On Deaf Ears: The Limits of the Bully Pulpit

On Deaf Ears: The Limits of the Bully Pulpit

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by George C. Edwards III
     
 

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In this book, George Edwards analyzes the results of hundreds of public opinion polls from recent presidencies to assess the success of these efforts. Surprisingly, he finds that presidents typically are not able to change public opinion, even great, communicators usually fail to obtain the public's support for their high-priority initiatives. According to Edwards,… See more details below

Overview

In this book, George Edwards analyzes the results of hundreds of public opinion polls from recent presidencies to assess the success of these efforts. Surprisingly, he finds that presidents typically are not able to change public opinion, even great, communicators usually fail to obtain the public's support for their high-priority initiatives. According to Edwards, the bully pulpit has proven infective not only for achieving majority support but also for increasing support from a smaller base. Focusing on presidents' personae, their messages, and the American public, he explains why presidents are typically unable to move public opinion and suggests that their efforts to do so may be counterproductive. Edwards argues that shoring up previously existing support is the principal benefit to be gained from going public and that "staying private" - negotiating quietly with elites - may often be more conductive to a president's legislative success.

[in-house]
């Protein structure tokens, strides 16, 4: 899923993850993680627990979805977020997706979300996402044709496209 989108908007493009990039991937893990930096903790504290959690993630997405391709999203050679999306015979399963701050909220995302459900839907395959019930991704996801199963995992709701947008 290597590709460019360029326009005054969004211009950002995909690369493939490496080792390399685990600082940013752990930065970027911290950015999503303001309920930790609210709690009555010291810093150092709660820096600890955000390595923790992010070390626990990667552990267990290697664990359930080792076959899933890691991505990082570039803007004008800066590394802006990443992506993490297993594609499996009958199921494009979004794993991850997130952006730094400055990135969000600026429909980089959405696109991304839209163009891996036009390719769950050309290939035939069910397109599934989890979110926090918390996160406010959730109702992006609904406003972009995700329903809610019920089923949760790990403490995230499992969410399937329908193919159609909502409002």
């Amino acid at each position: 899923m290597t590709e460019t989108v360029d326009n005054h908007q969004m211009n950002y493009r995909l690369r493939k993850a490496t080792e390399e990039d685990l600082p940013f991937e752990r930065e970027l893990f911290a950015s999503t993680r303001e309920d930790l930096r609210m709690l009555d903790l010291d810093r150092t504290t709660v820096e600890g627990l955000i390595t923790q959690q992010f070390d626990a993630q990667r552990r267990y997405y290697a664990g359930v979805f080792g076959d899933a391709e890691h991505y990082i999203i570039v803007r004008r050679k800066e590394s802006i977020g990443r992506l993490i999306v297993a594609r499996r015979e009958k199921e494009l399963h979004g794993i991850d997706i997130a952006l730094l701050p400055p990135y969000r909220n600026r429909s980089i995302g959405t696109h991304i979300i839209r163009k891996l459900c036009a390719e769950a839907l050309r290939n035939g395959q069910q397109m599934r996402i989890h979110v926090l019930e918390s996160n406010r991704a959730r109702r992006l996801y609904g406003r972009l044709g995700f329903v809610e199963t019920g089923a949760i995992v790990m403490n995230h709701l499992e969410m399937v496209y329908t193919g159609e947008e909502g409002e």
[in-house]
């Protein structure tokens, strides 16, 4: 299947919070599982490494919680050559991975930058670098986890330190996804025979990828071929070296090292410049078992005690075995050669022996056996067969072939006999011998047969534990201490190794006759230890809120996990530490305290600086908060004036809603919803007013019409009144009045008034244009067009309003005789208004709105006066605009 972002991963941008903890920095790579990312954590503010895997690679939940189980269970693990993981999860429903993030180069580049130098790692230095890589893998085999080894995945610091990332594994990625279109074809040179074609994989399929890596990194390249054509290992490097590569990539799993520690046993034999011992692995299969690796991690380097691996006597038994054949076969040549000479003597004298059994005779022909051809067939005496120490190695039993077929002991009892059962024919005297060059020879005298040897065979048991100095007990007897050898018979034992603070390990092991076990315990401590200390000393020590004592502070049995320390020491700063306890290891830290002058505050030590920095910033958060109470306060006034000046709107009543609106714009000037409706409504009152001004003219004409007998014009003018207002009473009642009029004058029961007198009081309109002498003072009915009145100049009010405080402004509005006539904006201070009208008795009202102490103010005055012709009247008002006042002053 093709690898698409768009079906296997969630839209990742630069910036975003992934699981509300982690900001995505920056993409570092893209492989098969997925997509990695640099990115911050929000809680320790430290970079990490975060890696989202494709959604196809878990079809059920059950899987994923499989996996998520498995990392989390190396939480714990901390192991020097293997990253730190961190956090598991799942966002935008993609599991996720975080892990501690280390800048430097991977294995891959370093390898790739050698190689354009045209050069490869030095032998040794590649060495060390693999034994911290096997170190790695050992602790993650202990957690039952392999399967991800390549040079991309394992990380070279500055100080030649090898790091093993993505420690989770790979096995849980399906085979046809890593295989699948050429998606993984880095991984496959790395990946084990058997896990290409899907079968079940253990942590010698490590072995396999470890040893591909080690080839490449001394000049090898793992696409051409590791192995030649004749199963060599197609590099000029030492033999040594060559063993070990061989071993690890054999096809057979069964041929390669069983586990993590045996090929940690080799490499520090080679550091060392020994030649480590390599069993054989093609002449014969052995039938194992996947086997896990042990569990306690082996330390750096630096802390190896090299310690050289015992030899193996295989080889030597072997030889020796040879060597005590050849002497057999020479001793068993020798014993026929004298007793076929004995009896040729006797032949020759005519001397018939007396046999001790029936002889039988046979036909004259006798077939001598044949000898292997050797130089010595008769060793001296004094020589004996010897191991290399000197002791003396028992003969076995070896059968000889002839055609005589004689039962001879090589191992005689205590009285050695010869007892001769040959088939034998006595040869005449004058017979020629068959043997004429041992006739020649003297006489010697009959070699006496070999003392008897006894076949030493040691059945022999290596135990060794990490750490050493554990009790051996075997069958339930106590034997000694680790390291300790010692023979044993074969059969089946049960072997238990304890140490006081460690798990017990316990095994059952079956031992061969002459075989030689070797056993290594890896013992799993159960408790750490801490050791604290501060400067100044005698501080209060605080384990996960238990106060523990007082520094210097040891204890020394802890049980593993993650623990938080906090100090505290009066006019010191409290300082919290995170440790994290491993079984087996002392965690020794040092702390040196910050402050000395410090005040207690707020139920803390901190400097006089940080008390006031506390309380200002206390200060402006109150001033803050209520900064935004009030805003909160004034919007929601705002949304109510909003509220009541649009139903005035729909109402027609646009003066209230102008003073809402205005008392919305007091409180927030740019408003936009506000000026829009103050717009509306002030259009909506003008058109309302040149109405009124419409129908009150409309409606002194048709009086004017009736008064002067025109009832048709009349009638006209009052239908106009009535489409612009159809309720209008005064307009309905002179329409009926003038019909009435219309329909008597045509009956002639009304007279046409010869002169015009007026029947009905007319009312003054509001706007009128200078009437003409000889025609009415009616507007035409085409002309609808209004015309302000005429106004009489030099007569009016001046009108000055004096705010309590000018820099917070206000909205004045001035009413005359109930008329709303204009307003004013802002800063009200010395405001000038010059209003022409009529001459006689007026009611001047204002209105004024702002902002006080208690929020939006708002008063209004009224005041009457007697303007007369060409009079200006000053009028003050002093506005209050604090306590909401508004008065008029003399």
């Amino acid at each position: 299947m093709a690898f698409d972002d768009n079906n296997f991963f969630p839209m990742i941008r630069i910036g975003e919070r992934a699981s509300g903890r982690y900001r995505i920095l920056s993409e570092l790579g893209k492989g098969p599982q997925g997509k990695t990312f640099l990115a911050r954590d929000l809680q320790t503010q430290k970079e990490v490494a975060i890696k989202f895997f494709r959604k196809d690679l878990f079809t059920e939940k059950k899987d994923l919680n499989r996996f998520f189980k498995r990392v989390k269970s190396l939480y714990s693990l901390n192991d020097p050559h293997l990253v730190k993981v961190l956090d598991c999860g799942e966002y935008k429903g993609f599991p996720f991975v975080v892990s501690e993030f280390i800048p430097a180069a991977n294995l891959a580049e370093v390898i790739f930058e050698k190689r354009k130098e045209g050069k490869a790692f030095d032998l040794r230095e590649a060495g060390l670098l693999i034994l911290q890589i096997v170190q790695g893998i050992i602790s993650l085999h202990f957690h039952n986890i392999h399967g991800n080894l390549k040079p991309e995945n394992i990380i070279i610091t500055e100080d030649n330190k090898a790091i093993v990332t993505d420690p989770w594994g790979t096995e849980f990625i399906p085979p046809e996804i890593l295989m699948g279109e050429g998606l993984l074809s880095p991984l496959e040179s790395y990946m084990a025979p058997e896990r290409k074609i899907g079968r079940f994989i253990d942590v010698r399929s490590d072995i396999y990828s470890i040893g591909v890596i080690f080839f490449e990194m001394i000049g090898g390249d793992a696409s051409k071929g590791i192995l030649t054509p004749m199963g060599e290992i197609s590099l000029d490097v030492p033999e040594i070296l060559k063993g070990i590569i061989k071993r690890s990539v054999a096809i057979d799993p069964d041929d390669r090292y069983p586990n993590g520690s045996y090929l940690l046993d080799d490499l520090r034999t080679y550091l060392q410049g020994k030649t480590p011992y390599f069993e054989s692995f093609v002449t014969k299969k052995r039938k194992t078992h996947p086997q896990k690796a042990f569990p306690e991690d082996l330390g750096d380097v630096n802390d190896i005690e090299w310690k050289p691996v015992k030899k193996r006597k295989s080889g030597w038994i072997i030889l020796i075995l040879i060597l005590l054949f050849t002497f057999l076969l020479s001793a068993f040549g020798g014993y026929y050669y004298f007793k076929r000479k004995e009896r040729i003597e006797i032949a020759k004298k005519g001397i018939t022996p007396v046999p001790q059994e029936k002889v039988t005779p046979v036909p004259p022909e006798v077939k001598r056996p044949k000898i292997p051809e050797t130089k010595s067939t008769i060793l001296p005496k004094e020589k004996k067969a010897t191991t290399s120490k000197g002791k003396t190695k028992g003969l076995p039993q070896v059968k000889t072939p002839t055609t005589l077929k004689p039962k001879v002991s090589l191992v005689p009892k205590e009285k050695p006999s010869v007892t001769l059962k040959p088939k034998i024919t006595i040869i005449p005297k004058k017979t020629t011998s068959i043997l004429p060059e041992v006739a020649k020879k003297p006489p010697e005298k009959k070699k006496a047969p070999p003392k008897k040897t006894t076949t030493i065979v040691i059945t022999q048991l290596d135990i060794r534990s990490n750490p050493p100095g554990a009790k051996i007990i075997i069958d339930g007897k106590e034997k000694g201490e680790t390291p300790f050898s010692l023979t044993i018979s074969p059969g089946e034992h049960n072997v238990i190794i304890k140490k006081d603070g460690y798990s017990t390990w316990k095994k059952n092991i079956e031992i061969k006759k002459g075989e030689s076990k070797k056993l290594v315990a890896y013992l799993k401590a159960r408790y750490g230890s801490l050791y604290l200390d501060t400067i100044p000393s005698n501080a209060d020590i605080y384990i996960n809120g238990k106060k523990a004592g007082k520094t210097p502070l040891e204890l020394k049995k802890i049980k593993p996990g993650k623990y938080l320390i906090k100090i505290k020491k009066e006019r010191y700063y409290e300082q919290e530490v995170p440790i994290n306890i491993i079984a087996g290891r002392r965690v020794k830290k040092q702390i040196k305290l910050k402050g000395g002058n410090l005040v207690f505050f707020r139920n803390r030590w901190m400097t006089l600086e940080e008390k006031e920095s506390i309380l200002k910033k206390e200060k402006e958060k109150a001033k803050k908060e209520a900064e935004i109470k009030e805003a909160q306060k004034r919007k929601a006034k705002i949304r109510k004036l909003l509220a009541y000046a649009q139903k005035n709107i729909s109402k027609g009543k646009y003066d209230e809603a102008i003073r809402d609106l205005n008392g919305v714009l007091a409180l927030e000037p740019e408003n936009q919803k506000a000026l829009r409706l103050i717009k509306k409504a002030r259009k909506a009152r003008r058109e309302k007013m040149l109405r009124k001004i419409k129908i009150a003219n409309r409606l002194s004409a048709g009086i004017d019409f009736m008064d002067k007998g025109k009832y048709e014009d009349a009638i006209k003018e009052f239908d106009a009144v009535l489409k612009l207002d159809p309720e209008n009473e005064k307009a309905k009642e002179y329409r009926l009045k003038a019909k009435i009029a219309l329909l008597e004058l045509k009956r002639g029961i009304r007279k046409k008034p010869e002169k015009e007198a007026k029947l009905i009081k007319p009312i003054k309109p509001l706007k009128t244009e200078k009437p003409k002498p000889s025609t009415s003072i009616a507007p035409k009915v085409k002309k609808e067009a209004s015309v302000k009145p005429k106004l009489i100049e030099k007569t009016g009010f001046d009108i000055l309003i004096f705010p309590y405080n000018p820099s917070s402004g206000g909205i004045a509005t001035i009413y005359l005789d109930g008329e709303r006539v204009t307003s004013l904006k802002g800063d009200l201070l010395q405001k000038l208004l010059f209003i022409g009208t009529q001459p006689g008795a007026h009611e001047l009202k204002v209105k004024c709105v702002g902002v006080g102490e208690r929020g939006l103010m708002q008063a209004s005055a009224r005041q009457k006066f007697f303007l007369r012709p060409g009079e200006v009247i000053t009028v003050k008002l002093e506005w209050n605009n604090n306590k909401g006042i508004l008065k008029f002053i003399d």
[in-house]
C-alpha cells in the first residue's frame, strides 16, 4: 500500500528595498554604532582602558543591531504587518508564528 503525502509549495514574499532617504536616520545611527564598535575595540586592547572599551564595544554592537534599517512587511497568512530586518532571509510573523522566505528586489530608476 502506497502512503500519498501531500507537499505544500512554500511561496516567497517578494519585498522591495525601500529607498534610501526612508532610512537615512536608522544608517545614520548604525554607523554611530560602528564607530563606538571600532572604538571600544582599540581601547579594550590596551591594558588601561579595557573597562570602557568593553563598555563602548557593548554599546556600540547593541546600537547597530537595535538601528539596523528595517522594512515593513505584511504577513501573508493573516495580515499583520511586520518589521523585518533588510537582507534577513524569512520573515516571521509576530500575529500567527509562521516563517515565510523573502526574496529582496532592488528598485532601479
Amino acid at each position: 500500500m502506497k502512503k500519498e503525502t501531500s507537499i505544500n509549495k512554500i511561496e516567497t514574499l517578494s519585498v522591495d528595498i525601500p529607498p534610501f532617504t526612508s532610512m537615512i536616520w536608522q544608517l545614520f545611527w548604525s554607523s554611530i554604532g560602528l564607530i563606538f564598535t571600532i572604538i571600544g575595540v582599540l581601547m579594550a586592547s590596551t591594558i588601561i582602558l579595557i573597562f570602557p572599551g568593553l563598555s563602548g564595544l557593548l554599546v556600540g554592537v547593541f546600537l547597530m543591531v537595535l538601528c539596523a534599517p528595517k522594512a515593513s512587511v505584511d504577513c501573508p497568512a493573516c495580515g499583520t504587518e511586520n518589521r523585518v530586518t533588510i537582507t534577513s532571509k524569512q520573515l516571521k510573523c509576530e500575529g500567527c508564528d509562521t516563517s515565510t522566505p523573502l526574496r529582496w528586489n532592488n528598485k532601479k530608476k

Editorial Reviews

Library Journal
If the findings in this book are correct, the effort by President Bush to convince the American public to support his request for $87 billion to rebuild Iraq is unlikely to sway voters. Edwards (Jordan Chair of Presidential Studies, Texas A&M Univ.), the author of several excellent books on the presidency, argues that presidents who attempt to move public opinion to support their policies or increase their personal approval ratings are more likely to fail than to succeed. To make his case, Edwards uses a rich array of public opinion data, drawing most heavily on a close analysis of the Reagan and Clinton presidencies. He examines the efficacy of the bully pulpit by considering the process of presidential communication, as reflected in the organization of the book's four parts: "Moving the Public," "The Messenger," "The Message," and "The Audience." He concludes that, if presidents hope to move their legislative agenda through Congress, they need to convince lawmakers directly. This important book will generate much discussion and is highly recommended for all libraries.-Thomas J. Baldino, Wilkes Univ., Wilkes-Barre, PA Copyright 2003 Reed Business Information.

Product Details

ISBN-13:
9780300100099
Publisher:
Yale University Press
Publication date:
11/01/2003
Pages:
320
Product dimensions:
6.10(w) x 9.30(h) x 1.10(d)

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